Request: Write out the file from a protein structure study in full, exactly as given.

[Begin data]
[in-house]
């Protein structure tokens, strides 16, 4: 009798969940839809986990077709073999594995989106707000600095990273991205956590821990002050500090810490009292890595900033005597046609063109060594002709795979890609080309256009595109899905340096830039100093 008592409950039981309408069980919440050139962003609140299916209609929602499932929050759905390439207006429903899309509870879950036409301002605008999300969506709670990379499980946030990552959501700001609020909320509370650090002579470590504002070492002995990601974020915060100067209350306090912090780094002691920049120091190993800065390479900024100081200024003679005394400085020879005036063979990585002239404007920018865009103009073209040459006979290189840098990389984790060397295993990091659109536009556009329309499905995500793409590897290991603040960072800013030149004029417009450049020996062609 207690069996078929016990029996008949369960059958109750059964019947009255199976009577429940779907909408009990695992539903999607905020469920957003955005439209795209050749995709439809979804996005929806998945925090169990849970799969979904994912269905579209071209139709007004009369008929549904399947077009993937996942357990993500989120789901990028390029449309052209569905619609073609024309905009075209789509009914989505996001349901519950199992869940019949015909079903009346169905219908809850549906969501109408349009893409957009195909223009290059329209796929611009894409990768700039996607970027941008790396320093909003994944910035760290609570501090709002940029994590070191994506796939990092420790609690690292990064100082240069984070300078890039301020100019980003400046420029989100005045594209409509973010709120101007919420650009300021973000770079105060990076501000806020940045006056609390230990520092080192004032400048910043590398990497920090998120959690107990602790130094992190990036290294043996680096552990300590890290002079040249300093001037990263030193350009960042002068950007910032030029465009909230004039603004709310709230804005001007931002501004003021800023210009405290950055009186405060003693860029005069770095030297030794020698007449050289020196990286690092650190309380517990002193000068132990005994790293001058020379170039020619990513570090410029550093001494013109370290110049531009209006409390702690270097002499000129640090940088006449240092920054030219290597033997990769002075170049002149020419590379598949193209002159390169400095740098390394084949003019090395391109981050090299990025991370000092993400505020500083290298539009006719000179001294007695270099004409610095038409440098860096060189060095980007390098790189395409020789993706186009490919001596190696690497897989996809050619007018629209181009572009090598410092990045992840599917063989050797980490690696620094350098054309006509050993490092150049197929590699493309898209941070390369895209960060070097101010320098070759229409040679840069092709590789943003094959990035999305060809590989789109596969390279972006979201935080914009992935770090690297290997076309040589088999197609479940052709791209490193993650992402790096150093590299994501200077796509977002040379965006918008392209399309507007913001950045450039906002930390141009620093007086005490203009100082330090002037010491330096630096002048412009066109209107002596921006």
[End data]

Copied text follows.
[in-house]
């Protein structure tokens, strides 16, 4: 009798969940839809986990077709073999594995989106707000600095990273991205956590821990002050500090810490009292890595900033005597046609063109060594002709795979890609080309256009595109899905340096830039100093 008592409950039981309408069980919440050139962003609140299916209609929602499932929050759905390439207006429903899309509870879950036409301002605008999300969506709670990379499980946030990552959501700001609020909320509370650090002579470590504002070492002995990601974020915060100067209350306090912090780094002691920049120091190993800065390479900024100081200024003679005394400085020879005036063979990585002239404007920018865009103009073209040459006979290189840098990389984790060397295993990091659109536009556009329309499905995500793409590897290991603040960072800013030149004029417009450049020996062609 207690069996078929016990029996008949369960059958109750059964019947009255199976009577429940779907909408009990695992539903999607905020469920957003955005439209795209050749995709439809979804996005929806998945925090169990849970799969979904994912269905579209071209139709007004009369008929549904399947077009993937996942357990993500989120789901990028390029449309052209569905619609073609024309905009075209789509009914989505996001349901519950199992869940019949015909079903009346169905219908809850549906969501109408349009893409957009195909223009290059329209796929611009894409990768700039996607970027941008790396320093909003994944910035760290609570501090709002940029994590070191994506796939990092420790609690690292990064100082240069984070300078890039301020100019980003400046420029989100005045594209409509973010709120101007919420650009300021973000770079105060990076501000806020940045006056609390230990520092080192004032400048910043590398990497920090998120959690107990602790130094992190990036290294043996680096552990300590890290002079040249300093001037990263030193350009960042002068950007910032030029465009909230004039603004709310709230804005001007931002501004003021800023210009405290950055009186405060003693860029005069770095030297030794020698007449050289020196990286690092650190309380517990002193000068132990005994790293001058020379170039020619990513570090410029550093001494013109370290110049531009209006409390702690270097002499000129640090940088006449240092920054030219290597033997990769002075170049002149020419590379598949193209002159390169400095740098390394084949003019090395391109981050090299990025991370000092993400505020500083290298539009006719000179001294007695270099004409610095038409440098860096060189060095980007390098790189395409020789993706186009490919001596190696690497897989996809050619007018629209181009572009090598410092990045992840599917063989050797980490690696620094350098054309006509050993490092150049197929590699493309898209941070390369895209960060070097101010320098070759229409040679840069092709590789943003094959990035999305060809590989789109596969390279972006979201935080914009992935770090690297290997076309040589088999197609479940052709791209490193993650992402790096150093590299994501200077796509977002040379965006918008392209399309507007913001950045450039906002930390141009620093007086005490203009100082330090002037010491330096630096002048412009066109209107002596921006």